Looking At Traffic Cameras Looking At You
The first hand-held radar guns were the first tool that the police employed to accurately determine a motorist’s speed. Through the wonders of technology, drivers can be caught speeding through sensors buried under the road surface, and any manner of machine, from cameras all the way through to being tracked by satellite.
To what extent roadside cameras evolved as safety cameras or speed cameras is for each and every driver to decide, but the net result, unless you are an habitual speedster, is the same.
The first fixed roadside speed/safety cameras in the UK were established in 1992. These produced much grumbling from motorists, not least because they were coloured pseudo-camouflage battle-ship grey.
A law was passed in 2001 ensuring that the boxes on top of the grey poles where coloured high-viz yellow, to allow a certain amount of fairness into the system by making them easier to spot.
The most commonly used camera was the Gatso, and it, and various versions of it are still in use today. The basic machine is a radar based detector, which when triggered by a speeding vehicle, takes a series of photos of the rear of the vehicle against the backdrop of white lines painted on the road.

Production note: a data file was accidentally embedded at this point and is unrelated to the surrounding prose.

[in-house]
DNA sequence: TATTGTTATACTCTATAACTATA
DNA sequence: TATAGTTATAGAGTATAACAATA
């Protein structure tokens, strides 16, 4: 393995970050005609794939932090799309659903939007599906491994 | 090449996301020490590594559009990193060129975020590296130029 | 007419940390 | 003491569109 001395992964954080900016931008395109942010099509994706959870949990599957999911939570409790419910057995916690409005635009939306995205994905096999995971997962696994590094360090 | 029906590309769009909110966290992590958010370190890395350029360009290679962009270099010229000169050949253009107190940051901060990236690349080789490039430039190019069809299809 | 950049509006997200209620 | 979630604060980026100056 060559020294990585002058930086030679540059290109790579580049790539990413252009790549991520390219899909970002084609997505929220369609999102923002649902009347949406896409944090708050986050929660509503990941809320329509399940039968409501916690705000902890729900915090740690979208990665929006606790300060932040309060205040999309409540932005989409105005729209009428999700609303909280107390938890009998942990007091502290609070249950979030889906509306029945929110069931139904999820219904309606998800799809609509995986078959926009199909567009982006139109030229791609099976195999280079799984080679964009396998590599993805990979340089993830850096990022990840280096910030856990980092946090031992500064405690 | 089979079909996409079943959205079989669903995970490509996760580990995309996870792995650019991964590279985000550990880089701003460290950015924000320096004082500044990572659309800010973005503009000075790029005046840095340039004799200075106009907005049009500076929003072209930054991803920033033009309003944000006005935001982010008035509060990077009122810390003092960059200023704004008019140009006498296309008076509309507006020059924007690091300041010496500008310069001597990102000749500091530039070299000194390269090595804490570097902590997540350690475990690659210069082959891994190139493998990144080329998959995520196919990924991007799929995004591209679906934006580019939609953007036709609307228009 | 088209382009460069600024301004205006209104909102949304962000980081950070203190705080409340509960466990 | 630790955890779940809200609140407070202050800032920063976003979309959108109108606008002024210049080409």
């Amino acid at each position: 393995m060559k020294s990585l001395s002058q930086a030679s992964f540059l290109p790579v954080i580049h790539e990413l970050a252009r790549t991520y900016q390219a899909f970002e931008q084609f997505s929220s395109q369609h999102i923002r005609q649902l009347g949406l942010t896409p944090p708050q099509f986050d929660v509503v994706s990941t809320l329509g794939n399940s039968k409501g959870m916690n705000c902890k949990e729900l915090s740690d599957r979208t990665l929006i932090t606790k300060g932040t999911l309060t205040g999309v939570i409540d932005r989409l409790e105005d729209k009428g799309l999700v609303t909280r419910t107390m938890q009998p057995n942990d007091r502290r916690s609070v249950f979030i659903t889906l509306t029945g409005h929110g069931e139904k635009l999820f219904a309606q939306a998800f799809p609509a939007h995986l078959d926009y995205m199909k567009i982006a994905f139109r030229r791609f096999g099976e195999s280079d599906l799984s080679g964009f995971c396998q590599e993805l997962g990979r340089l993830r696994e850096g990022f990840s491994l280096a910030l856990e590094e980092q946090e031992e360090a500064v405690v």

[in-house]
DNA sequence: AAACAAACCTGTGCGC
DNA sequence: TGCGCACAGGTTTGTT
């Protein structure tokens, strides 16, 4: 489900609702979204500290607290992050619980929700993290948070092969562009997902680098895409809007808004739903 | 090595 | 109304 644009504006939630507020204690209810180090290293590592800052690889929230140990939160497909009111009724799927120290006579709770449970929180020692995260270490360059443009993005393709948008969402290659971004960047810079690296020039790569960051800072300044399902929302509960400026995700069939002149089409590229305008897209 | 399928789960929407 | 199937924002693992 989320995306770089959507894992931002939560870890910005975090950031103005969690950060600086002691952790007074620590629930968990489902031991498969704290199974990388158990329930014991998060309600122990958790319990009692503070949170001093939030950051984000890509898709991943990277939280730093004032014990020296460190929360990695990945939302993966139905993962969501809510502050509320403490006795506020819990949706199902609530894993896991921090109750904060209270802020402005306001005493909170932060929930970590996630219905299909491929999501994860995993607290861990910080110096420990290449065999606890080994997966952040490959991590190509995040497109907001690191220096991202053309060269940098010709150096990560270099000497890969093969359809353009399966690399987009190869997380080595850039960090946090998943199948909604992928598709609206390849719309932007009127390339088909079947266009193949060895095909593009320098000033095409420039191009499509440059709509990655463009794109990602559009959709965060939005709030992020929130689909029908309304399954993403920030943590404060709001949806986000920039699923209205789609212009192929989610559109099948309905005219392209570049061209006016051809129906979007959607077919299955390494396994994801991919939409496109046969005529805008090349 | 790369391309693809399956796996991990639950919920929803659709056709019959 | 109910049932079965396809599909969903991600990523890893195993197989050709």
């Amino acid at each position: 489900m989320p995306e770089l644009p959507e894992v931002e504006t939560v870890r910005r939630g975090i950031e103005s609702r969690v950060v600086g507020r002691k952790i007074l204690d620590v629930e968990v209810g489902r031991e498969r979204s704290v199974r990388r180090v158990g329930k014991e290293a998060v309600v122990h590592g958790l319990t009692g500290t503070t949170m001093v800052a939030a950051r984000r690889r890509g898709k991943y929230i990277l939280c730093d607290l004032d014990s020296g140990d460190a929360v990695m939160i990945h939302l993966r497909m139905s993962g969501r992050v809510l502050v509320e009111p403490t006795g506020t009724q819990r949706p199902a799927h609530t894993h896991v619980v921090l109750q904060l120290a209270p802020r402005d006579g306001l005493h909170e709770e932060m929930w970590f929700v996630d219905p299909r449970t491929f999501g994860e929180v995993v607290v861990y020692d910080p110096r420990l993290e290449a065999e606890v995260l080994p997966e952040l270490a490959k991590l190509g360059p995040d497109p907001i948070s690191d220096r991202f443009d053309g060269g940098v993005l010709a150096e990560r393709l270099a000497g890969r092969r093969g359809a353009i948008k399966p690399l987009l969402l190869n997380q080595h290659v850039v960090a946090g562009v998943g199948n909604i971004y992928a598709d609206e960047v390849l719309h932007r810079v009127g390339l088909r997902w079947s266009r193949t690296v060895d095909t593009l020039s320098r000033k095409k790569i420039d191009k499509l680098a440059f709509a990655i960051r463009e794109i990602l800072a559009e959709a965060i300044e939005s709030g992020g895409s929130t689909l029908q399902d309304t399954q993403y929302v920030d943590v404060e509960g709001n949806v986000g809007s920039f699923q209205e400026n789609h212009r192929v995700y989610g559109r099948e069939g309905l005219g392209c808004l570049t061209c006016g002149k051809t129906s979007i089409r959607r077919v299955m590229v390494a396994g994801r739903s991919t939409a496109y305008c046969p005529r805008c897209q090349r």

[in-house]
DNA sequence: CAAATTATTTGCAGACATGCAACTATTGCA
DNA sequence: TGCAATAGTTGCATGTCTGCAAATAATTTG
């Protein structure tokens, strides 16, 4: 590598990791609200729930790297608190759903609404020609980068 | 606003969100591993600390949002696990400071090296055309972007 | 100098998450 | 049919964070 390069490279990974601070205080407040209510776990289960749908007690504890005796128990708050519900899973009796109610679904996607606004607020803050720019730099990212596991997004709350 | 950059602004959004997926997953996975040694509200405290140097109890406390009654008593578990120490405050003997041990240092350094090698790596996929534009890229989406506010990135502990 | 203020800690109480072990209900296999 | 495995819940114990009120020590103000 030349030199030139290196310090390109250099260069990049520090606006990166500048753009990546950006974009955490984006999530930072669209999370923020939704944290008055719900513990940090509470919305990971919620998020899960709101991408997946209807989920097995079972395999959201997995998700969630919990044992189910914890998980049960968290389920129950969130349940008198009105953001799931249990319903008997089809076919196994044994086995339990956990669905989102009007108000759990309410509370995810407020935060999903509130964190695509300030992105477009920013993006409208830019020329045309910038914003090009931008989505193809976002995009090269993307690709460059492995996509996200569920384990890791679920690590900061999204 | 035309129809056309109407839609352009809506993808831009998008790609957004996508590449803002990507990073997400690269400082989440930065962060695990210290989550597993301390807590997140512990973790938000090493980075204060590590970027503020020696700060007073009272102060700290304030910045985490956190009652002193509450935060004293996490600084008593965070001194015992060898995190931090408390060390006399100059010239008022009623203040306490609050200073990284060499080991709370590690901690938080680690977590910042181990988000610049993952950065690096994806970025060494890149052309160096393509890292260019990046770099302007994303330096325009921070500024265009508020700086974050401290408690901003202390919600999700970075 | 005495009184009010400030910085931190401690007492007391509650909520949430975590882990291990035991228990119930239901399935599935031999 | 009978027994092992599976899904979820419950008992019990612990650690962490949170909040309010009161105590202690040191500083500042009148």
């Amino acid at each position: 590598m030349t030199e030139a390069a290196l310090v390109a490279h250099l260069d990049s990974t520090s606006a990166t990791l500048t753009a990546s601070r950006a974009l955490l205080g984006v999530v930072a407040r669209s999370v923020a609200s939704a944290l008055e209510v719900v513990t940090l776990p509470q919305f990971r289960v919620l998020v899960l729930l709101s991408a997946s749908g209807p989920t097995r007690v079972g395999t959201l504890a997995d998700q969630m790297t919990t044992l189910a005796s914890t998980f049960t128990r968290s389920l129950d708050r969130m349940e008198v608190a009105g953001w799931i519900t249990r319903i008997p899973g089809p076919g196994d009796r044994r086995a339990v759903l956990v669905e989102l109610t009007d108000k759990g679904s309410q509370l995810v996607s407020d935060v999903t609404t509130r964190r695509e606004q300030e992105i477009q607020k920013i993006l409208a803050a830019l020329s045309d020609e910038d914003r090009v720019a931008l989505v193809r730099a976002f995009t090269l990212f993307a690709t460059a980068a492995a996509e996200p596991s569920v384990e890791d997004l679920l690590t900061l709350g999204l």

The radar gun records the speed, and the series of photos as the vehicle crosses the white lines give a secondary method of being able to calculate the speed also.
The photos are taken with aid of a powerful flash, which is why they are of the rear number plate, to avoid startling or even blinding the driver. This system produces a speeding fine for the registered owner of the vehicle, and can be open to disputes, not about the speed claimed, but as to who was driving at the time.
The slightly newer forward facing Truvelo camera has no such margin for a driver’s “wriggle-room”, it takes pictures of the vehicle head-on, with a clear image of the number plate, and the driver at the steering wheel.
The Truvelo is not a radar gun, as such, it is activated by vehicles passing over sensors implanted in the road surface, which give an accurate read out of the speed. The camera works with a flash of infra-red light which is invisible to the human eye, and therefore sees no flash.
Like the Gatso, the pictures are taken against a backdrop of white lines on the road, to allow a secondary method of calculating the speed, should any driver wish to contest the saying that “the camera never lies”.